The owner also asked if we knew any other RVers that might be interested in working as oil field security gate guards. As they are overwhelmed with jobs, your employment would be almost immediate. You must have a clean criminal background history. You will take an open book test on the details of your responsibilities, get finger printed, and then you're off to the job site.
I'm asking that, if you are interested, to contact me by email for further contact information. cstarkey090 at gmail.com .” By: Tina Starkey
(Working a Paying Job While Full-time RV Living) From: http://www.rv-life-and-travel.com/oil-field-gate-security-booming.html
RV Chalet, The best of two worlds.
“Full-time RVing is indeed a spectacular way of life. Extremely popular, but not fully attainable to the multitudes of us who still must work for a living and travel when we can.
The RV Chalet is a means to accommodate RVing and still have a home base to return to when it's time to punch that time clock. Or for those who are retired or travelling full-time, when it's time to hole up for the winter. In truth, flexibility is the key word, for actually any scenario fits the RV Chalet. Sound appealing?” Read on at: http://www.rvdoctor.com/2004/11/rv-chalet-best-of-two-worlds.html
“I wish we had more readers.”
“The sad truth is that a lot of RVers are doing bad things because they have not learned how to properly use their RVs.
They overload them, they drive on defective tires, they don't understand the dangers of carbon monoxide or LP gas, they don't maintain their rigs properly -- some don't even know how to correctly empty their holding tanks. Many put themselves and their families in jeopardy because they don't understand RV electricity.
We have run our "No Shock Zone" series on RV electricity several times and have received at least a few letters from readers who said what they learned may have saved their lives. If we had five times the readers, we could do more good.” More at: Editor's corner, http://rvtravel.com/?q=rv-travel-newsletter-issue562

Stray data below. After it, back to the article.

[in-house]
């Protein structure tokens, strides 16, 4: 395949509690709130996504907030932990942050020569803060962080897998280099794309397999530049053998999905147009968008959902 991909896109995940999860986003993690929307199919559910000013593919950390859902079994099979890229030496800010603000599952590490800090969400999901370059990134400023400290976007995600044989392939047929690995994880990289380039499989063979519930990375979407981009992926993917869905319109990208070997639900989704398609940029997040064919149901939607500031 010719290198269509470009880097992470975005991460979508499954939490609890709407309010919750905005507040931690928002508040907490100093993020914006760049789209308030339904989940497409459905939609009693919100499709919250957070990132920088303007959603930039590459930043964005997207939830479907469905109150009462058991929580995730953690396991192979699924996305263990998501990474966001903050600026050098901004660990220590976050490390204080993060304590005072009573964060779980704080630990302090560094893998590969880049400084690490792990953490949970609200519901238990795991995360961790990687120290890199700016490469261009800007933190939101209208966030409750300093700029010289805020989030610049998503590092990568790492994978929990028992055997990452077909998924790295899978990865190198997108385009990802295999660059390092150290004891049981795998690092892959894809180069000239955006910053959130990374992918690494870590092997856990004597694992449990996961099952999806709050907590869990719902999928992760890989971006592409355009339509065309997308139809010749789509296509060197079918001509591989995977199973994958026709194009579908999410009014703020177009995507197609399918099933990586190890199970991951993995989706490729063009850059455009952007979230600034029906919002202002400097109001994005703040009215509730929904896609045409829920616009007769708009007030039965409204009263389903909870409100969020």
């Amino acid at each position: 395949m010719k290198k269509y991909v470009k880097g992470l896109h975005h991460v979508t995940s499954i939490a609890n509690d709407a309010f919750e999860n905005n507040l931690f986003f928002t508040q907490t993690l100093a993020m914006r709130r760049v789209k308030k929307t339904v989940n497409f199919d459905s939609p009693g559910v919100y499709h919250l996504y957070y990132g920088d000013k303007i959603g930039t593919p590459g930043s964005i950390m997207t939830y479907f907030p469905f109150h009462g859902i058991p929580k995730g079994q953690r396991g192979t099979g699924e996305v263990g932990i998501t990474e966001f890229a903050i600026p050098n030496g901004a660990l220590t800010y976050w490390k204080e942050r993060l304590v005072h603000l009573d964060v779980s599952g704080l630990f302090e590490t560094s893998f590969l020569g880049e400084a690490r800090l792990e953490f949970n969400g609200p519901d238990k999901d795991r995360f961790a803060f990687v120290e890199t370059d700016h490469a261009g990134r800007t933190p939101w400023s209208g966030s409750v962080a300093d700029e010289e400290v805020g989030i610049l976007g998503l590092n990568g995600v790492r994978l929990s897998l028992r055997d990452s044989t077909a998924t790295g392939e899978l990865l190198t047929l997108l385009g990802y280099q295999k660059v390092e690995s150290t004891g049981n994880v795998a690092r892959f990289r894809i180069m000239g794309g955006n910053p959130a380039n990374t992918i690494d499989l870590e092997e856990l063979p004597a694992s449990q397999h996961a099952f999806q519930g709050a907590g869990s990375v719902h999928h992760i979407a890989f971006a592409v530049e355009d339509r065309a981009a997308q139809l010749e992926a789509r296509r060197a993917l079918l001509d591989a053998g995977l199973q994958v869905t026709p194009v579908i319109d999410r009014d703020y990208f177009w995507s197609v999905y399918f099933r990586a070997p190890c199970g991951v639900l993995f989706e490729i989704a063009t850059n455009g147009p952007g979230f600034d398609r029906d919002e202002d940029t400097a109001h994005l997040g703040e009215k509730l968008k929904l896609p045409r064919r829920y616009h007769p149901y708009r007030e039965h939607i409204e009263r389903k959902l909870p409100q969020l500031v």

Queen Elizabeth Impressed by RV Factory Tour
Queen Elizabeth II (in pink) exits an RV during her tour of the RV plant in Bristol, England. Photo courtesy of the London Daily Mail.
“Queen Elizabeth II recently visited an RV plant in Bristol, England. The queen and her husband, Prince Philip, were taken for a brief ride in the motorhome, the Approach SE760, known at the factory as Mavis, and given a tour of the plant.
Aides said they believed it was first journey in such a vehicle for the couple, who are more accustomed to the royal train and the former royal yacht Britannia for mobile accommodation. Nevertheless, the Queen, dressed in a vivid pink Stewart Parvin coat and hat by Rachel Trevor-Morgan, seemed genuinely impressed.
Click here to read the entire story and watch a video of her visit.”
Use your RV's propane tank to fuel your gas barbecue
“If you're tired of having to buy those expensive propane canisters to operate your gas barbecue, and running out half way through the campground potluck, then this adaption is just for you.
A gas connect kit, which comes with the fittings including a T to connect to your rig's propane tank, can fuel your barbecue right from your larger tank.
The cost of propane used will be cheaper than the canisters, and with the Quick Connect fitting it can be hooked up in seconds. You can leave it connected while you are camped and only need to pack it away when you move on.